Capacitor Cs is the pixel's sensing capacitor that has one plate disposed just beneath a fingerprint sensing surface 24. The other plate of capacitor Cs is in effect the sensing surface itself together with the skin of the user's finger contacting the sensing surface (or disposed just above the sensing surface) during a sensing operation. It will be appreciated that fingerprint ridges will contact the sensing surface, and fingerprint valleys will be disposed just above the sensing surface, during a sensing operation. Just prior to a sensing operation, a reset switch 26 is opened to prepare the charge integrator I to generate an accurate output signal during the sensing operation. The reset switch 26 may be a conventional transistor, such as an NMOS transistor, and interconnects the charge integrator's input node 20 and output node 14.
A feedback capacitor Cfb is included in the circuit and couples the charge integrator's output node 14 to its input node 20. The device designer can select the capacitance value of feedback capacitor Cfb to tune the gain of the charge integrator I to a predetermined desired level. Additionally, capacitor Cin is connected between the charge integrator's input node 20 and ground, and capacitor Cout is connected between the charge integrator's output node 14 and ground. These two additional capacitors represent parasitic capacitances, but their presence in the circuit does not affect the gain of the charge integrator I, as will be explained below.
The pixel 10 of FIG. 1 can be considered as having two stages: a capacitive sensing stage comprising capacitors Cs, C1, C2, and Cp; and an active charge integrator stage comprising the charge integrator I, feedback capacitor Cfb, reset transistor switch 26, and the parasitic capacitors Cin and Cout. Each pixel 10 of the array also has a dedicated select transistor, which is depicted in FIG. 1 as switch 16. The reference voltage source Vr and the output circuitry 18 are shared by the various pixels of the fingerprint sensor array. Although described herein in the context of a two-dimensional sensor array, there may be one-dimensional applications of the invention in which only a single row of pixels is employed.
In operation, the pixel 10 is periodically interrogated or “read” in a sequence that individually interrogates each pixel in the entire array of similar such pixels. The array can be addressed in a way similar to the way a random access memory chip is addressed, using row and column decoders. Address decoder circuitry (not shown) can select individual pixels for interrogation one at a time in a predetermined sequence. The pixel 10 takes its turn in the addressing sequence when switch 16 closes (i.e., when transistor 16 is turned on). Just after select transistor 16 turns on, an input pulse signal ΔV is generated by reference voltage source Vr. The pulse ΔV propagates through the series-connected capacitors C1 and C2 to node 20, where it appears as a transient increase in charge that is input to the charge integrator I. The charge integrator's output signal at node 14 is defined as the pixel's output Vpixout, whose analog value is the product of the reference voltage input pulse ΔV and the gain Gpix of the charge integrator I:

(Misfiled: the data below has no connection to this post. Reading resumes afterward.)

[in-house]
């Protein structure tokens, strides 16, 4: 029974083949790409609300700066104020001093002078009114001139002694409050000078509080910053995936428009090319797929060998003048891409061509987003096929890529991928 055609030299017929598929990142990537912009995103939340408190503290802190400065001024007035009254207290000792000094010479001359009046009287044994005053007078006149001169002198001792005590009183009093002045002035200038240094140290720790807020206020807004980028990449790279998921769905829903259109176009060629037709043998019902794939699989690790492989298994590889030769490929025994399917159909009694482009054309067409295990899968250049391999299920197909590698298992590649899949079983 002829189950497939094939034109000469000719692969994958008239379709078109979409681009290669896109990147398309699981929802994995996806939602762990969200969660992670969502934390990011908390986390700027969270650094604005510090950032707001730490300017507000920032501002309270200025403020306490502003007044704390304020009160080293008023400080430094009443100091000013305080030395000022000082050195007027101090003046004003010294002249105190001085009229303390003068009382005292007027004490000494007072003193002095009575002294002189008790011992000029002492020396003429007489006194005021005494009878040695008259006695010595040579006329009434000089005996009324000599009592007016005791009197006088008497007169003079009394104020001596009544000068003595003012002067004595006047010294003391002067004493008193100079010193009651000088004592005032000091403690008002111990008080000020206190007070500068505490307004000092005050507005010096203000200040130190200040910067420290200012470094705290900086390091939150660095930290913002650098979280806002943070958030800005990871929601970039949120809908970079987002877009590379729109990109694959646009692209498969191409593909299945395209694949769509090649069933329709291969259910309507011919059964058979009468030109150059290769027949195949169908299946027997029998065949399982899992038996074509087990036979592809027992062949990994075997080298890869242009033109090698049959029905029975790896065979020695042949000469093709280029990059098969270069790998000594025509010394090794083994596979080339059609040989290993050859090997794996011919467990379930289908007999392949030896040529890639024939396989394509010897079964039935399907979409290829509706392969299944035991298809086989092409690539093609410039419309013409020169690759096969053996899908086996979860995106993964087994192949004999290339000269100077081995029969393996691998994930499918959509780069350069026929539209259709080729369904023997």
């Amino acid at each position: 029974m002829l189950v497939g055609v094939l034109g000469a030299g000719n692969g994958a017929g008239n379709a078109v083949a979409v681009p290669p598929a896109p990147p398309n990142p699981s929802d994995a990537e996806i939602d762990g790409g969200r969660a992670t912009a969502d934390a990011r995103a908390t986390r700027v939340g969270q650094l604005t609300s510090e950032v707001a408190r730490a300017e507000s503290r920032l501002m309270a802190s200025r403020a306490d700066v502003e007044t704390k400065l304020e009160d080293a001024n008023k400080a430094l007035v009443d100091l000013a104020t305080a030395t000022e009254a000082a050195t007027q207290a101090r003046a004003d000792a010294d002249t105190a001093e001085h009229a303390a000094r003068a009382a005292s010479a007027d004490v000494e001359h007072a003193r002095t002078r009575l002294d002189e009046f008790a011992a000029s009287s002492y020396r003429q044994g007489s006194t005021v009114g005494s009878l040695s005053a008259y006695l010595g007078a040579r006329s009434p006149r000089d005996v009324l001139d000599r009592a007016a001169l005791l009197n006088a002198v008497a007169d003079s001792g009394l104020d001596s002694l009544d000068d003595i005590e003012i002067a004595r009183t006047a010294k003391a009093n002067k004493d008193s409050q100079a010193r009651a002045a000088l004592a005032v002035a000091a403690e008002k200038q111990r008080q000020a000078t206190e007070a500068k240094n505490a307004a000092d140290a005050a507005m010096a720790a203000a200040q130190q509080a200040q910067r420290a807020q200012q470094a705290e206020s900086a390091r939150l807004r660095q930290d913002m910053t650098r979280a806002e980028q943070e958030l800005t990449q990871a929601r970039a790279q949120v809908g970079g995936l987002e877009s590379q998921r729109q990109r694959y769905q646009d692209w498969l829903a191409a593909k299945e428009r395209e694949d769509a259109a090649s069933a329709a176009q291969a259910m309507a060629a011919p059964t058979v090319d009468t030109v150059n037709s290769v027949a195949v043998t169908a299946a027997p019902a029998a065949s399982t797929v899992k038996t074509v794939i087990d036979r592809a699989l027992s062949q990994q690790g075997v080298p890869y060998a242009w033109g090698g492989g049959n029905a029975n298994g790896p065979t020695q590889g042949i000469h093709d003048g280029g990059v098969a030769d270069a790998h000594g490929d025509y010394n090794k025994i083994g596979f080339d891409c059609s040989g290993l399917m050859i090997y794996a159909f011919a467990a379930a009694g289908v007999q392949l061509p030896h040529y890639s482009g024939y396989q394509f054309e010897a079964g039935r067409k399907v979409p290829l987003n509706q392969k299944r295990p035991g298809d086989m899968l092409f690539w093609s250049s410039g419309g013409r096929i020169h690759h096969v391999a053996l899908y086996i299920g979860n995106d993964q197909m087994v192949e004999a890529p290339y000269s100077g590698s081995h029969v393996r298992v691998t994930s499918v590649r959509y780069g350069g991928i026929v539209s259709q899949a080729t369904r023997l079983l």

When the output of pixel 10 at node 14 is detected by the output circuitry 18 during the array interrogation sequence, the output circuitry 18 creates a digitized value of the analog output Vpixout. It will be appreciated that the output circuitry 18 will include an analog-to-digital converter (not shown) for converting the analog pixel outputs to digital signals for output off the chip for processing by a system processor or computer.
Each individual pixel of the sensing array occupies an area of about 50 microns by 50 microns. In a typical fingerprint sensor, the entire sensing surface of which surface 24 is a part is rectangular and has dimensions of 12.8 mm by 18.0 mm. Thus, there may be over 90,000 pixels in a typical fingerprint sensor, which enables a very high resolution of the digitized fingerprint image to be achieved. Since an individual pixel can be addressed and its output read in less than a microsecond, an entire fingerprint image can be captured in less than one-tenth of a second. Each of the digitized values of the pixel outputs can be stored in a memory or compared to previously stored fingerprint data in memory. A gray scale image of a detected or previously stored fingerprint can be output to a display screen if desired for visual inspection.
In the circuit of FIG. 1, the gain Gpix of the charge integrator I bears the following relationship to the pixel's capacitors:
It will be appreciated that Cs is a variable capacitor and that C1, C2, Cfb and Cp are fixed-value capacitors. Within the device design limits, the values of C1, C2, Cfb and Cp can be chosen by the designer to optimize the response of each pixel of the fingerprint sensor. The parasitic capacitor Cp can be made relatively small by making the dielectric thickness between the floating node 22 and ground sufficiently large. Capacitor Cs varies from a maximum value (when a ridge of a fingerprint is pressed against the sensor surface 24 immediately above the particular pixel location) to a minimum value (when a valley of a fingerprint is near the sensor surface 24 immediately above the particular pixel location). Preferably, the capacitance values of C1 and C2 are designed to be equal to each other and essentially the same as the maximum value of Cs.
From the foregoing it will be appreciated that the change in values of Vpixout from the value when sensing a fingerprint ridge to the value when sensing a fingerprint valley is substantial relative to the amplitude of the input pulse ΔV generated by the reference voltage source Vr. Additionally, as the formula for Gpix written above reveals, the parasitic capacitances Cin and Cout do not effect the Vpixout signal value. Although the parasitic capacitor Cp does effect the pixel's gain Gpix, techniques discussed below can be used to minimize this parasitic effect.